This inflexible resolve is associated in Him with characteristics not usually allied with it. The gentleness of Christ is so obvious in His character that little needs to be said to point it out. To the influence of His character more than to any other cause may be traced the change in the perspective, so to speak, of Virtue, which characterises modern notions of perfection as contrasted with antique ones. Contrast the Greek and Roman type with the mediaeval ascetic, or with the philanthropic type of modern times. Carlyle’s ideal is retrograde and an anachronism. Women and patient sufferers find example in Him. But we have in Jesus Christ, too, the highest example of all the stronger and robuster virtues, the more distinctly heroic, masculine; and that not merely passive firmness of endurance such as an American Indian will show in torments, but active firmness which presses on to its goal, and, immovably resolute, will not be diverted by anything. In Him we see a resolved Will and a gentle loving Heart in perfect accord. That is a wonderful combination. We often find that such firmness is developed at the expense of indifference to other people. It is like a war chariot, or artillery train, that goes crashing across the field, though it be over shrieking men and broken bones, and the wheels splash in blood. Resolved firmness is often accompanied with self-absorption which makes it gloomy, and with narrow limitations. Such men gather all their powers together to secure a certain end, and do it by shutting the eyes of their mind to everything but the one object, like the painter, who blocks up his studio window to get a top light, or as a mad bull lowers his head and blindly rushes on.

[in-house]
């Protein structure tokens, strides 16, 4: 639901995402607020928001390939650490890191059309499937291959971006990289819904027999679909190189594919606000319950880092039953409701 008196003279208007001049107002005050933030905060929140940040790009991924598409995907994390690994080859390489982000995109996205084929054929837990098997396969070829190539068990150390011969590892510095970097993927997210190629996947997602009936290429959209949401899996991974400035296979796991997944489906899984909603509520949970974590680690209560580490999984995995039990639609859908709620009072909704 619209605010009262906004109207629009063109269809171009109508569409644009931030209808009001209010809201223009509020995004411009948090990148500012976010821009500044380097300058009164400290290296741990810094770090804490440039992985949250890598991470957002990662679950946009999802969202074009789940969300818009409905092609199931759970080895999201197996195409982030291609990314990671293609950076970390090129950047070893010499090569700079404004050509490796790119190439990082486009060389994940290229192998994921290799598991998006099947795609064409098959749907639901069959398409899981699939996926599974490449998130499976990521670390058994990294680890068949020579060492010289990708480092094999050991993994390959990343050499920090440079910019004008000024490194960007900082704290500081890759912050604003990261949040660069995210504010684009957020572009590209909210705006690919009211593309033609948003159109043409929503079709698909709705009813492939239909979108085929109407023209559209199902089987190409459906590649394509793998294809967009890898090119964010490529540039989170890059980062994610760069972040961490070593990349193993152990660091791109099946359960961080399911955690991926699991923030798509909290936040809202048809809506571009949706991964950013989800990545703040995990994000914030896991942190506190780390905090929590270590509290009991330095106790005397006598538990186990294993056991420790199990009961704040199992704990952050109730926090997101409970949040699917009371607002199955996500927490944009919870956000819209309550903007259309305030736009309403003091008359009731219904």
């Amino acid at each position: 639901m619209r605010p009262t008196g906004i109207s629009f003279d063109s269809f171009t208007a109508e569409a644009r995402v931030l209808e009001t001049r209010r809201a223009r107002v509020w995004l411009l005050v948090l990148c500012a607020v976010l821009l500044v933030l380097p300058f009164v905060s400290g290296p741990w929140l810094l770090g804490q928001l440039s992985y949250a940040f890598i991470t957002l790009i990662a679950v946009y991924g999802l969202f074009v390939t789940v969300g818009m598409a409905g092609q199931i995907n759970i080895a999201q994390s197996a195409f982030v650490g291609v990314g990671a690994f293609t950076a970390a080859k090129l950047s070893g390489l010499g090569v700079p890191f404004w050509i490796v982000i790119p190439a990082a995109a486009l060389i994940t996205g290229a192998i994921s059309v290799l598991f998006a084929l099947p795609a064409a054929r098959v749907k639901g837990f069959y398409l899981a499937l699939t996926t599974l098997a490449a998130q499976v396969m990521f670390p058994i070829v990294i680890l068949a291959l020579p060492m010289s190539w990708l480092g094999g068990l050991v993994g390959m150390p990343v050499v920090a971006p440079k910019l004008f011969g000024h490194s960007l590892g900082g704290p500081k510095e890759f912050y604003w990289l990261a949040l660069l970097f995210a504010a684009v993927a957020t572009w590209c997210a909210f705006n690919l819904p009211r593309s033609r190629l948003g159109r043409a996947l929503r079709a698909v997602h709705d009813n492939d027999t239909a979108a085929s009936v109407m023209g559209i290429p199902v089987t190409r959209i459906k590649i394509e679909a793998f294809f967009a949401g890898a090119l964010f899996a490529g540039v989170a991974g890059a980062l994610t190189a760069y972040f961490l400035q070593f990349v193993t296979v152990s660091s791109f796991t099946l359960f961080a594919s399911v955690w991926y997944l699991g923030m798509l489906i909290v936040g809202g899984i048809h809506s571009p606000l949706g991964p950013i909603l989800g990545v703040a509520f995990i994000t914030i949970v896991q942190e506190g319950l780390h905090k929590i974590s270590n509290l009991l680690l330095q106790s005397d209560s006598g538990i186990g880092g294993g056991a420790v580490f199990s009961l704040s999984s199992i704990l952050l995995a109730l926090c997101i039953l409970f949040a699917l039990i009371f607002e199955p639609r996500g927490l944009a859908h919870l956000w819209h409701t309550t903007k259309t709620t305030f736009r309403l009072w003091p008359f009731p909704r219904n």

There is none of all this in Christ’s firmness. He was able at every moment to give His whole sympathy to all who needed it, to take in all that lay around Him, and His resolute concentration of Himself on His work made Him none the less perfect in all which goes to make up complete manhood. Not only was Christ’s firmness that of a fixed Will and a most loving Heart, like one of these ‘rocking stones,’ whose solid mass can be set vibrating by a poising bird, but the fixed Will came from the loving Heart. The very compassion and pity of His nature led to that resolved continuance in His path of redeeming love, though suffering and mockery waited for Him at each turn.

And so He is the Joshua, the Warrior-King, as well as the Priest. That Face, ever ready to kindle into pity, to melt into tenderness, to express every shade of tender feeling, was ‘set as a flint.’ That Eye, ever brimming with tears, was ever fixed on one goal. That Character is the type of all strength and of all gentleness.

III. The basis of Christ’s fixed resolve in filial confidence.

‘The Lord God will help Me.’ So Christ lived by faith.

That faith led to this heroic resistance and immovable resolution.

That confidence of divine help was based upon consciousness of obedience.

It is most blessed for us to have Him as our example of faith and of brave opposition to all the antagonistic forces around us. But we need more than an example. He will but rebuke our wavering purposes of obedience, if He is no more than our pattern. Thank God, He is more, even our Fountain of Power, from Whom we can draw life akin to, because derived from, His own. In Him we can feel strength stealing into flaccid limbs, and gain ‘the wrestling thews that throw the world.’ If we are ‘in Christ’ and on the path of duty, we too may be able to set our faces as a flint, and to say truthfully: ‘None of these things move me, neither count I my life dear to myself, that I may finish my course with joy.’ And yet we may withal be gentle, and keep hearts ‘open as day to melting charity,’ and have leisure and sympathy to spare for every sorrow of others, and a hand to help and ‘sustain him that is weary.’